Black-Car Blight

First the bankers descended on Battery Park City. Then came another plague for the neighborhood.

Every community activist feels that his neighborhood has too much of something. Too many strip clubs. Too many curb cuts. Too many liquor stores. Too many warehouses. In Battery Park City, circa 2006, the problem just happens to be a little more upscale—too many Lincoln Town Cars.

Call it black-car blight.

To wit: Paul Goldstein, the district manager of the local community board, says that he regularly fields phone calls from Battery Park residents who are fed up with the unseemly sight of so many seemly vehicles.

"In the evening hours, we end up with loads of these vehicles staging all over the district," says Goldstein. "We get complaints about them. Now that we have more and more residents in the neighborhood, they are not thrilled with these vehicles popping up everywhere."

Linda Belfer, the chair of the community board's Battery Park City committee, can readily tick off a list of the black-car transgressions. They double park. Triple park. Congest the streets. Run their engines. Pollute the sky. Park illegally. Block emergency vehicle routes.

The problem, she believes, stems in part from lackluster enforcement. "Periodically the police come down and try and rectify the problem," says Belfer. "Since 9-11 there has been a lot of police presence down here. Unfortunately, those police who were dispatched down here are here for security reasons and not for black-car problems."

Every work night, the clusters of black cars congregate at certain predictable spots, including Vesey Street (outside Merrill Lynch and American Express), Wall Street (outside Deutsche Bank), and Liberty Plaza (outside of Scotia Bank, the bank of Nova Scotia). In short, anywhere there are bankers.

Over the years, residents in and around the financial district have become well versed in the symbiotic nature of bankers and black cars. Recently, they have even started playing a kind of black-car defense against the neighboring financial institutions. This past January, for instance, the residents of Battery Park City scored a preemptive strike against black cars at the site of the future Goldman Sachs headquarters.

At the moment, that particular parcel of land on West Street about a block north of the World Financial Center remains little more than a torn-up patch of rubble. But by 2009 or 2010, Goldman Sachs executives hope to have completed construction of a sleek, 43-story tower.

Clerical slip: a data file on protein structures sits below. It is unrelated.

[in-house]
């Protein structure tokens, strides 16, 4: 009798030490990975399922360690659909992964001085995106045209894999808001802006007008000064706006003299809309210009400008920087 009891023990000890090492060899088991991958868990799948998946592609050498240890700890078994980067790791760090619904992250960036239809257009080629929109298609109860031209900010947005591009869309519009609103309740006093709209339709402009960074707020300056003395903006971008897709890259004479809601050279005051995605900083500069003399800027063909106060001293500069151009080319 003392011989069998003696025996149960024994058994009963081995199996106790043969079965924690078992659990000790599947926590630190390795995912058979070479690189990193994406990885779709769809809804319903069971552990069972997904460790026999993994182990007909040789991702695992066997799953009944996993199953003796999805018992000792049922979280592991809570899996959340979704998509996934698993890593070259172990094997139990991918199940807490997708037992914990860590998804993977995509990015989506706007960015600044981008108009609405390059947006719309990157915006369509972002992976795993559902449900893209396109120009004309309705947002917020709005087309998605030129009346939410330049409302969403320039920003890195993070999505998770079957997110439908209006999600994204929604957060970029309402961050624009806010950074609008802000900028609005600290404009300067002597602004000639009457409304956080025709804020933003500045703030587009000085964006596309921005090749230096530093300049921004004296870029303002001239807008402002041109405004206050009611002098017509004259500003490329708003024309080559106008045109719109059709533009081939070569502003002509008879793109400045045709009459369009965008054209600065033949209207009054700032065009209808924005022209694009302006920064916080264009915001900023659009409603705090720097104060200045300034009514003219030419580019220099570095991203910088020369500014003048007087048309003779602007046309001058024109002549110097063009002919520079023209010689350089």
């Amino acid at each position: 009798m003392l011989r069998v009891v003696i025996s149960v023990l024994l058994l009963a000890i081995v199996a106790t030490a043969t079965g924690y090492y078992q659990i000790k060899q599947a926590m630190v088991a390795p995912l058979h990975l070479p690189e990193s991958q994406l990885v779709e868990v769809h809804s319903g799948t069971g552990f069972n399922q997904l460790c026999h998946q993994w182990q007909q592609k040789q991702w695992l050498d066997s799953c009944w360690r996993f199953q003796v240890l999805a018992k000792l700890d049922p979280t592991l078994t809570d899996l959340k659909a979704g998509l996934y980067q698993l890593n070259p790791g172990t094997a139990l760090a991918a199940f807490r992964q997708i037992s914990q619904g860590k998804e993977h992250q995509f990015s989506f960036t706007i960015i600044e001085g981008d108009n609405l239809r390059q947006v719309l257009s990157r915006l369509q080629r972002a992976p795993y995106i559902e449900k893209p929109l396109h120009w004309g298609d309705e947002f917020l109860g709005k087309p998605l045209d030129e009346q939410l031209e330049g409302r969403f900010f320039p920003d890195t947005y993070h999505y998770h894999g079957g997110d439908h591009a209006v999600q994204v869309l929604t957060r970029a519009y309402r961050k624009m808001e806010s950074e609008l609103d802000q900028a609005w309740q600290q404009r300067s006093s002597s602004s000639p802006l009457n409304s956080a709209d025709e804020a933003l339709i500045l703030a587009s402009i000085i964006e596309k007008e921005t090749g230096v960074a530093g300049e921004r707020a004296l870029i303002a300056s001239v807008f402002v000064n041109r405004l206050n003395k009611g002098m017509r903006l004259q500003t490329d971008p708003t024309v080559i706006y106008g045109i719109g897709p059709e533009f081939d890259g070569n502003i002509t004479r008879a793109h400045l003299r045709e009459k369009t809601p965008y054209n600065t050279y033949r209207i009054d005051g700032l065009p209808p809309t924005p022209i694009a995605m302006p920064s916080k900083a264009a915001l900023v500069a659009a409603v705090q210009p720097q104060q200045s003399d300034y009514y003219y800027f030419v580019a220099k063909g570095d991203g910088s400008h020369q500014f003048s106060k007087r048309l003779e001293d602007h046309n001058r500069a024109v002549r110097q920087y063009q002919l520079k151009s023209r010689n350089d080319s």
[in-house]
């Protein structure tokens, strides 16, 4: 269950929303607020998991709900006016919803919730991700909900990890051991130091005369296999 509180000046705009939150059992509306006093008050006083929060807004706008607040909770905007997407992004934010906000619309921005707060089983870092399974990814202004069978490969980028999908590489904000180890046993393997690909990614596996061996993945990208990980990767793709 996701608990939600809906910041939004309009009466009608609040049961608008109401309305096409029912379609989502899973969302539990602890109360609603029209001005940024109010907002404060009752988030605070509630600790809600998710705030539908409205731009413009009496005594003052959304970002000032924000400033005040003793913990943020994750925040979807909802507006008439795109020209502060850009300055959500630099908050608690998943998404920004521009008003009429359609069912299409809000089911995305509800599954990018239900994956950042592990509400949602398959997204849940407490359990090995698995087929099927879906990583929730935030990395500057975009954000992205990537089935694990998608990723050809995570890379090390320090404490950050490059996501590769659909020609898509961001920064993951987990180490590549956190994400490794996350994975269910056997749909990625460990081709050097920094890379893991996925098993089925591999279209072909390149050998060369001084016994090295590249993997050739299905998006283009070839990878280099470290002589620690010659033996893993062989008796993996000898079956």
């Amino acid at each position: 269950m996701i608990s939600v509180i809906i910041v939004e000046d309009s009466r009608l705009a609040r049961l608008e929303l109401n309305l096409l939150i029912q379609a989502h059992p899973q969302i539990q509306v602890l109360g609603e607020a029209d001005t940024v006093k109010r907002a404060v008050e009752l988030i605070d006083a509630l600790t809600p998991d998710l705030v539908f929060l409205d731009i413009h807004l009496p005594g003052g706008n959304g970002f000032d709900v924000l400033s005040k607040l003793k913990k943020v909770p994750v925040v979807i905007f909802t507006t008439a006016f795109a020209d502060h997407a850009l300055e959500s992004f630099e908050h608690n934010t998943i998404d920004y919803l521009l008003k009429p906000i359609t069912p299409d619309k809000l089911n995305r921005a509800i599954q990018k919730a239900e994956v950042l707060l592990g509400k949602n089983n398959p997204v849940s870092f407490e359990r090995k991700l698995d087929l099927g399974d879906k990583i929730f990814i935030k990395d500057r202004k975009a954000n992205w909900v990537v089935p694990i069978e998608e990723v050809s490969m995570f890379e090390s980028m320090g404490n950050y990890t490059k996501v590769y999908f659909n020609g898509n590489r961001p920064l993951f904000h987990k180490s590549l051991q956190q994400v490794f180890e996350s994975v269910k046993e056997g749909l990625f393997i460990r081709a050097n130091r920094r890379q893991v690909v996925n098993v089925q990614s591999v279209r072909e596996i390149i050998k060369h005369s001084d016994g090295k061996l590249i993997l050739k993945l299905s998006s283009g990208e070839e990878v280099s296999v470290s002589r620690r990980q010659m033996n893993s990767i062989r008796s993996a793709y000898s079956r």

While the brass at Goldman Sachs see their plans as a commitment to the future of a neighborhood recently scarred by terrorism, some Battery Park City residents see in the building's footprint something else—2,100,000 square feet of black-car customers. As a result, this past January members of Community Board 1 passed a resolution, 36-1, demanding that the developers "put into place a black-car management plan that seeks to minimize the impact of black cars in the residential neighborhood to the north." Goldman Sachs agreed to the deal.

The architect for the planned building is Pei Cobb Freed & Partners, a New York–based firm that is currently designing the NASCAR Hall of Fame in Charlotte, North Carolina. So how will the designers responsible for canonizing the most beloved automobiles of the American South minimize the impact of the least beloved auto mobiles of Lower Manhattan? Representatives of the firm referred questions to Goldman Sachs.

Peter Rose, Goldman Sachs spokesperson, says the plan to reduce black-car stagnation outside the new headquarters will be based on the model already in place at their current headquarters, down island.

Rose recalls that when Goldman Sachs' current building first opened its doors at 85 Broad Street in the early '80s, there were few residents in the surrounding neighborhood. Ditto for black cars.

That began to change in the mid '80s, when the city's Taxi and Limousine Commission began removing the radio systems from yellow cabs, instead putting them in a new class of non-medallion sedans. Subsequently, yellow cabs would only pick up street passengers. Black cars would pick up customers by appointment only. From the get-go, Wall Street loved the black cars. By 1987 more than 6,000 were reportedly roaming around town.

At the same time, more and more residential buildings were popping up in the financial district. By the late 1990s both residents and black cars had swelled in number. Thanks to the boom on Wall Street, black cars were in much demand. So too, downtown lofts. In 1998, residents began complaining about an armada of black cars stacking up every night outside of Goldman Sachs. Recalls district manager Goldstein: "They had black cars backing up all the way to the Brooklyn Bridge."

After some back-and-forth, Goldman Sachs and its neighbors worked out an agreement, one that is still in place today. According to Rose, any Goldman Sachs employee who works after 9 p.m. is still entitled to a free ride home. But these days, rather than lingering outside, the black cars wait nearby in a parking garage until summoned by a team of dispatchers. As a result, according to Rose, there are seldom more than a handful of black cars out front at any one time. "We'll do the same thing at the new building," says Rose. "It's not very difficult."

At least in theory. In practice, negotiating garage space in Lower Manhattan can be tricky. And the effectiveness of the plan seems to depend on the hour. For instance, at around 9:15 on a recent evening, there were only three or four black cars in line outside of Goldman Sachs, as promised. But a few hours earlier, around 7:30, when downtown garages tend to be more crowded, there were roughly 20 black cars idling in the vicinity.

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